- An older model may identify the ethyl alcohol found in adult beverages along with other substances with similar molecular structures
- If you are a diabetic or on a particular diet, you may have acetones thousands of times higher than in other persons; acetones are substances that can be falsely identified as ethyl alcohol in older machines
- You were not observed for 15 to 20 minutes before the test was given for belching and coughing as well as for acid reflux or GERD that can affect mouth alcohol.
- The Rising BAC defense—it takes alcohol 45 minutes to 3 hours to be absorbed into your system, depending on whether your stomach is empty among other factors. This means that your BAC will continue to rise after you stop drinking and even after you have been stopped and arrested. You can argue that your BAC was below the limit at the time you were driving. Also, alcohol cannot impair you until it reaches the nervous system so if you drank 30 minutes before driving, there was not enough time for the alcohol to have been absorbed.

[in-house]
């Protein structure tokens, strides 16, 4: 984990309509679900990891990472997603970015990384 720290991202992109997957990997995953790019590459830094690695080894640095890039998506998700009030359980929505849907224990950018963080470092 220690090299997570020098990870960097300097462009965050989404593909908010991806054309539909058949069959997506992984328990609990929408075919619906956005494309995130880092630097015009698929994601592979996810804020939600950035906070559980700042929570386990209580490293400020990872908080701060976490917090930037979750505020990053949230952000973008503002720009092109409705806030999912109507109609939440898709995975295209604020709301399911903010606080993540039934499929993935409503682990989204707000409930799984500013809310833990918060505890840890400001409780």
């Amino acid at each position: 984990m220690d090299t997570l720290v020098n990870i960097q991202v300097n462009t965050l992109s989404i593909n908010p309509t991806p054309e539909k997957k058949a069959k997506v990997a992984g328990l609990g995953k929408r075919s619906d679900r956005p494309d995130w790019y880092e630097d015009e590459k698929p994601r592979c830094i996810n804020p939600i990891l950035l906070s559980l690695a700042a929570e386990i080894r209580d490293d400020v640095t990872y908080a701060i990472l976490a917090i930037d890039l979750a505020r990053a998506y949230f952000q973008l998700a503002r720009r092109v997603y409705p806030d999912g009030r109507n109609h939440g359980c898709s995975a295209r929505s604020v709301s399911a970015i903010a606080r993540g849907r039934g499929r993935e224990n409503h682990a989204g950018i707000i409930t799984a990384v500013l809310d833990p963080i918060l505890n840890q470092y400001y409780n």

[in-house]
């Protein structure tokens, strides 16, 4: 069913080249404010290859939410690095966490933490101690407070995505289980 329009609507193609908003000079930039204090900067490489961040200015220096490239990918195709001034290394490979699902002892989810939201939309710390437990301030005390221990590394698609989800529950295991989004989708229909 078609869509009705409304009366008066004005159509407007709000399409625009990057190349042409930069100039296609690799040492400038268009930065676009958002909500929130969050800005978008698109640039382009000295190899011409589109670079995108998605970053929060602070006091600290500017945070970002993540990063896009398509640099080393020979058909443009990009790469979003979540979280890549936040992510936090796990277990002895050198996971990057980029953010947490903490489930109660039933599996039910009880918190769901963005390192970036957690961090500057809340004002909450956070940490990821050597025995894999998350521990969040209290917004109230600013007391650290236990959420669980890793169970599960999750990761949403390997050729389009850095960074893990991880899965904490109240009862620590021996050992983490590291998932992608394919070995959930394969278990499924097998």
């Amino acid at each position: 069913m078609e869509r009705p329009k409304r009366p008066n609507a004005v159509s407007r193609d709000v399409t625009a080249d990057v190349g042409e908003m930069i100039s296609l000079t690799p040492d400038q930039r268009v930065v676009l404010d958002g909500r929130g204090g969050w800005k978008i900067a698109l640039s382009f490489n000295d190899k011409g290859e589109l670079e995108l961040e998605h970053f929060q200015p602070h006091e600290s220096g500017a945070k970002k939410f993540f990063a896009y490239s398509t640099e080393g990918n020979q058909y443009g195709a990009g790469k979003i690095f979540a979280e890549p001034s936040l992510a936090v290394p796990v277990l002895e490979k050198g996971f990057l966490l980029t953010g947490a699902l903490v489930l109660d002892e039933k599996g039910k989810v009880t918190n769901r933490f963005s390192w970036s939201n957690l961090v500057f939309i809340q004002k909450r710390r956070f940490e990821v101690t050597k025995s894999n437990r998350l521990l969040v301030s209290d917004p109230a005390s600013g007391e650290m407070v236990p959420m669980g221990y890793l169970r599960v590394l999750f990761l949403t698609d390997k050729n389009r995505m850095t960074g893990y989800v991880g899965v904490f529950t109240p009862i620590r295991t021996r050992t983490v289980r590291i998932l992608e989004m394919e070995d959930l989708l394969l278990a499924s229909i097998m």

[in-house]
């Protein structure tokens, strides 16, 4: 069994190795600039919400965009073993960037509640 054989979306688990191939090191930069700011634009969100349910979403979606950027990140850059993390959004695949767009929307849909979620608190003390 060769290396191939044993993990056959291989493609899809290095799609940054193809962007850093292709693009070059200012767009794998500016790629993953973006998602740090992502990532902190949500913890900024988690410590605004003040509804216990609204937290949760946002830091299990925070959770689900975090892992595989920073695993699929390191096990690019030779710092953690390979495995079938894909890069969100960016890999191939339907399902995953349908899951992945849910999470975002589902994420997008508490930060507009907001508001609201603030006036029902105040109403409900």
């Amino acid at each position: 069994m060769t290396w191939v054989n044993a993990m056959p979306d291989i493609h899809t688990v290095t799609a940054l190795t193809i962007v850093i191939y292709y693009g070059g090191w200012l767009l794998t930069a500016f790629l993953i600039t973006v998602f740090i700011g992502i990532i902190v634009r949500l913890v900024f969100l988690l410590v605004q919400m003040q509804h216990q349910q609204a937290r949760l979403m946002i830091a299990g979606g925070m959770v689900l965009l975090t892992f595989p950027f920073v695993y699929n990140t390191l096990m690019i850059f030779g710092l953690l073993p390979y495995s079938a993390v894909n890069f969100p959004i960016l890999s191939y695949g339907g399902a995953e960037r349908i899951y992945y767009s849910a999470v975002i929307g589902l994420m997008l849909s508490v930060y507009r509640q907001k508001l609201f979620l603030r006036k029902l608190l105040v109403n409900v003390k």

There are other issues that can be raised regarding the breathalyzer or intoxilyzer device depending on the particular model, as well as challenges to a blood test.
The APS hearing is a mini-trial with the DMV officer in the role of both prosecutor and judge. Because the rules of evidence are followed, you should have an attorney handle the hearing for you. This is especially true since you may need an expert witness and have to know how to cross-examine witnesses. Handling scientific evidence and testimony, dealing with objections and moving the court to not allow certain evidence to be considered also requires special legal skills.